Dynamex v. Superior Court (California Court of Appeal, Second Appellate Division): What It’s About: Employer Dynamex appealed the trial court’s denial of its motion to decertify, arguing that the court improperly adopted the definition of “employee” from IWC Wage Orders to determine the status of class members, instead of using the common law definition of... read more.
The U.S. Supreme Court recently announced that it would review the Tenth Circuit’s decision in EEOC v. Abercrombie & Fitch. 731 F.3d 1106 (10th Cir. 2013). In that case, the Tenth Circuit held that an employer is not liable under Title VII for failing to accommodate an applicant’s religious dress unless the applicant explicitly notifies... read more.
Ybarra v. Apartment Investment and Management Company (California Court of Appeal, Second Appellate District): What It’s About: The Court of Appeal vacated and reconsidered its prior order reversing the trial court’s order denying the defendant’s motion to compel arbitration. In light of Iskanian, the Court of Appeal held that the representative action waiver in the... read more.
The Problem With Misclassifying Independent Contractors As the economy improves, there has been an increased focus on the problem of independent contractor misclassification in the service sector (the part of the economy in which employees provide services and information, in contrast to producing manufactured goods, mining, or farming). Since August 2009, employment by staffing agencies has... read more.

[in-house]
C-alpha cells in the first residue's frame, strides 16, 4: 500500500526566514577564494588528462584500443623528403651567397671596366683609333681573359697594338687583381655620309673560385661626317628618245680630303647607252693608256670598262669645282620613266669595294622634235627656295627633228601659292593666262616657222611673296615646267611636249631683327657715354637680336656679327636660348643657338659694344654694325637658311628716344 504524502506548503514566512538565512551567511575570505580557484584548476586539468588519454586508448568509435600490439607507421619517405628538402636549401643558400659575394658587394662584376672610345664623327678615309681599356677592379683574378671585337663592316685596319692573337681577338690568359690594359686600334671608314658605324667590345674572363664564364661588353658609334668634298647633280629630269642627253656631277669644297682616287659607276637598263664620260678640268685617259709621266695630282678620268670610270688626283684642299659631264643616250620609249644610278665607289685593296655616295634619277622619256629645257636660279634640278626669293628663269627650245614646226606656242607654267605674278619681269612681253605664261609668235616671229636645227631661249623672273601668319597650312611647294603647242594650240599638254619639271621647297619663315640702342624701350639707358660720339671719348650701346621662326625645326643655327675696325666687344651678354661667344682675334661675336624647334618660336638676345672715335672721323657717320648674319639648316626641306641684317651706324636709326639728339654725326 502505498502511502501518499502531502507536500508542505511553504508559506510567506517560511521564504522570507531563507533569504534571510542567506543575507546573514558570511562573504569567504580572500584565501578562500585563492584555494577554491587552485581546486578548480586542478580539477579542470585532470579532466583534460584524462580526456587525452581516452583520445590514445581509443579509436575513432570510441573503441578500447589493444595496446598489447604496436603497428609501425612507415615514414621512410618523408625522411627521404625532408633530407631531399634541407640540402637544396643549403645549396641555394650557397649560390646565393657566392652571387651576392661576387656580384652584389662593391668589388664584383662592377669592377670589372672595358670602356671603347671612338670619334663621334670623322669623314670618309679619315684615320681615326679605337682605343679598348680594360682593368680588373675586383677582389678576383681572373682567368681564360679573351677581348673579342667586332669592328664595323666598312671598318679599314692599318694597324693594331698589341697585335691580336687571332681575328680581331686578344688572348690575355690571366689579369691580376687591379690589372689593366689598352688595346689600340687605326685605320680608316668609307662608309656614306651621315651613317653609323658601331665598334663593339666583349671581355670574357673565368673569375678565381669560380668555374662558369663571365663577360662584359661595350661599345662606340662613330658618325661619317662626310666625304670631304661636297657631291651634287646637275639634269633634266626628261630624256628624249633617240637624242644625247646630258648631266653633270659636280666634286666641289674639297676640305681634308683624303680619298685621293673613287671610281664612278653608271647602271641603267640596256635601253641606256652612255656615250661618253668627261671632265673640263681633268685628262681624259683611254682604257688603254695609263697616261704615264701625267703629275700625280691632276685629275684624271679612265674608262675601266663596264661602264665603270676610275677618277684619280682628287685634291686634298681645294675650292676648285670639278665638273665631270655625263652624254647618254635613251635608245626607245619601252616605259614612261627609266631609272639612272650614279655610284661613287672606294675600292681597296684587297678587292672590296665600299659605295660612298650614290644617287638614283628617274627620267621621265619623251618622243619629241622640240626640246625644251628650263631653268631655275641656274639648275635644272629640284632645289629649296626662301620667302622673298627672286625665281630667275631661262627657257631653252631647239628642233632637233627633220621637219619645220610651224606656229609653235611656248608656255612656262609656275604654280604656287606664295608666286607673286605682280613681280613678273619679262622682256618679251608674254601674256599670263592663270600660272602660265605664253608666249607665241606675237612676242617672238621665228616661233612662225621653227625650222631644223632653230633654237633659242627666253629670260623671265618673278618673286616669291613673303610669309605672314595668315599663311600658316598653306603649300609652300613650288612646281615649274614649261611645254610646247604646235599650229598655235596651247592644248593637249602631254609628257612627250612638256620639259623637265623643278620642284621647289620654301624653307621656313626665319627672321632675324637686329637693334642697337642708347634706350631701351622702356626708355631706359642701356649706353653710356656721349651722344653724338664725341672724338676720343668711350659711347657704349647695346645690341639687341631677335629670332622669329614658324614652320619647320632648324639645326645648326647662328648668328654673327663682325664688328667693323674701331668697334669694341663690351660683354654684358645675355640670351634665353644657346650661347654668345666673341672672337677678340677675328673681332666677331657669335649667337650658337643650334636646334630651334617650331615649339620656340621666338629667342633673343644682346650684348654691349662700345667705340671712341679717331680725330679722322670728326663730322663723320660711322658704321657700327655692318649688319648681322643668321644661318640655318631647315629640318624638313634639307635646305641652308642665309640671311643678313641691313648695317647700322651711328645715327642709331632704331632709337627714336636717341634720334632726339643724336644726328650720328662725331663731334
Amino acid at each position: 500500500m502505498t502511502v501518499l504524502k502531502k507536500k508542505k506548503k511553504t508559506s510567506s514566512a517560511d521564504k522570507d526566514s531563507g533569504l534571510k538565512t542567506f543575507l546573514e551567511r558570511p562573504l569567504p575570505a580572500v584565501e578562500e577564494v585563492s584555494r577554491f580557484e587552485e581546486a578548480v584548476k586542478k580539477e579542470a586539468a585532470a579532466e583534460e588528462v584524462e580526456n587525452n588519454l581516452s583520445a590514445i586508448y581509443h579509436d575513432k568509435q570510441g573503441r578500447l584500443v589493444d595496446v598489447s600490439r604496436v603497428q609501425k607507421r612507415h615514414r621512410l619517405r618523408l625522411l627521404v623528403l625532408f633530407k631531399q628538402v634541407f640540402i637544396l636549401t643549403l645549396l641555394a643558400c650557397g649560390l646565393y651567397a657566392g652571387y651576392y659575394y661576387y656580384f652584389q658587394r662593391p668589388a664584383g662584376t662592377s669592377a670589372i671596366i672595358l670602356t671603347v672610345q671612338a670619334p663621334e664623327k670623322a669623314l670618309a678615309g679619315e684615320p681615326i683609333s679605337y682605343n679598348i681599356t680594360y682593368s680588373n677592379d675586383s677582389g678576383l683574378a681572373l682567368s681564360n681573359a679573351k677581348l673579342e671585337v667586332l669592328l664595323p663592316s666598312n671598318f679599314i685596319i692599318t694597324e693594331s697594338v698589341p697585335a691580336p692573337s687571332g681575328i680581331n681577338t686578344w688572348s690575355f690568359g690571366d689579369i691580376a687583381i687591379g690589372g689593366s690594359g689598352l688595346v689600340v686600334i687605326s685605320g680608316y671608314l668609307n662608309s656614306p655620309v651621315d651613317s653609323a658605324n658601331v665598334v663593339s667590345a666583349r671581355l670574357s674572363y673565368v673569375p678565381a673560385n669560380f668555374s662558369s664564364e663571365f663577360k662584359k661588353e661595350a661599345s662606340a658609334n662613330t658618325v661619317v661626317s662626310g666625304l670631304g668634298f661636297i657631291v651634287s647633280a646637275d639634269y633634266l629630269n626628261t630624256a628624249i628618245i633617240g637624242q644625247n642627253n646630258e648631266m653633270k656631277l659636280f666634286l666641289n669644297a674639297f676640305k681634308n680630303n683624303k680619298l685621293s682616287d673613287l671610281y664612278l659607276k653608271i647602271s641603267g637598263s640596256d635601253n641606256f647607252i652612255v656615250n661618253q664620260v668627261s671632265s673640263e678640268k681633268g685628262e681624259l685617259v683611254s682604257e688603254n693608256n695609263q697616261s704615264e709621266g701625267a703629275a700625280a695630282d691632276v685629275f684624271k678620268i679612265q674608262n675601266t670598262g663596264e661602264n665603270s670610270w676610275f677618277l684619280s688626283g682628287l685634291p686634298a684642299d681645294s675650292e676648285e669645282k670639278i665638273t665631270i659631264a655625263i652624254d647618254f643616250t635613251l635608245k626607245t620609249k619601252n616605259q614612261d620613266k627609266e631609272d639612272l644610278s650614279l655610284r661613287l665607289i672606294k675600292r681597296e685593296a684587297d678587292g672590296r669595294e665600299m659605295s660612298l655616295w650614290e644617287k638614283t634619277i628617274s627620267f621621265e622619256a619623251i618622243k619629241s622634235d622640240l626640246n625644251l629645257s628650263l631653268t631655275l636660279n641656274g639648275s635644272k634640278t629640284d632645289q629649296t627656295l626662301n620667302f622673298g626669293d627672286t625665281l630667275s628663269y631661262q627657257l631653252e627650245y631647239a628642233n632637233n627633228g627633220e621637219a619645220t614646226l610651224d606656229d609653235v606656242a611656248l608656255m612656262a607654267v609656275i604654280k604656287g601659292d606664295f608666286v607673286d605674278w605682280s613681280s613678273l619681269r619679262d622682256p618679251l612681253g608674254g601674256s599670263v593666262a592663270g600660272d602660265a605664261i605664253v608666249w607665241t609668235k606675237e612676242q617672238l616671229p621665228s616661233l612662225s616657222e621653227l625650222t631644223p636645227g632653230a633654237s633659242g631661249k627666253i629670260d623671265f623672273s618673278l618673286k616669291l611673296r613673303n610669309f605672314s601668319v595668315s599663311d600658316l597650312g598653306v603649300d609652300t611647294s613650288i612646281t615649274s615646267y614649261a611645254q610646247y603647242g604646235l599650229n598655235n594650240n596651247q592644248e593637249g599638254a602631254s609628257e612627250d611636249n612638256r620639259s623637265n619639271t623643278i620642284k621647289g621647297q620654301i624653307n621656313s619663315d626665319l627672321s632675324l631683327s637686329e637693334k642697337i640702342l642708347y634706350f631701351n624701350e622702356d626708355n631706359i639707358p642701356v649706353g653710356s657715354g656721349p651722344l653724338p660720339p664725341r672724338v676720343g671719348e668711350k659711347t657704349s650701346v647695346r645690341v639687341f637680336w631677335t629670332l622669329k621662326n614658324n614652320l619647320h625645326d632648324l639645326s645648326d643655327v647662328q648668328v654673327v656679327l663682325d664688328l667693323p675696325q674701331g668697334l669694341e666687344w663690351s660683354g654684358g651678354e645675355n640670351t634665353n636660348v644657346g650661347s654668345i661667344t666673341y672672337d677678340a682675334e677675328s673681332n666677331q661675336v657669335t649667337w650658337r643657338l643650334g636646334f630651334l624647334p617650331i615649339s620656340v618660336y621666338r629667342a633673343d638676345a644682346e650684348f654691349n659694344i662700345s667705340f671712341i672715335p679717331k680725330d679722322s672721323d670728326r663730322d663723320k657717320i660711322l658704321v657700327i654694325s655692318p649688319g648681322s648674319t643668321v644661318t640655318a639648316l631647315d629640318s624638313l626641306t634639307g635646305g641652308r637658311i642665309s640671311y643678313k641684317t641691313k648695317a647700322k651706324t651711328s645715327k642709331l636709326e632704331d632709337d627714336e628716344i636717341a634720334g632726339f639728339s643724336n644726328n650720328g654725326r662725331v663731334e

The subject of bullying in schools and in the workplace has over the past several years attracted nationwide attention and generated significant discussion. California recently took its first steps toward addressing the problem of workplace bullying. New Law Aims to Prevent Workplace Harassment On September 9, 2014, Governor Brown signed AB2053. This new law amends... read more.
California Governor Jerry Brown yesterday signed into law the Healthy Workplaces, Healthy Families Act of 2014 (AB 1522), which requires employers to provide paid sick leave to most California employees. According to the Legislature, sick leave benefits are good for both employers and employees, as sick leave lowers health care costs, increases productivity and prevents... read more.
Reimbursing Tech Expenses in California As discussed in my companion post, “You Want Me to Pay for What?” California law has long required employers to reimburse their employees for expenses reasonably incurred while working, so as to prevent employers from passing on their operating expenses to employees. A recent California Court of Appeal ruling helps... read more.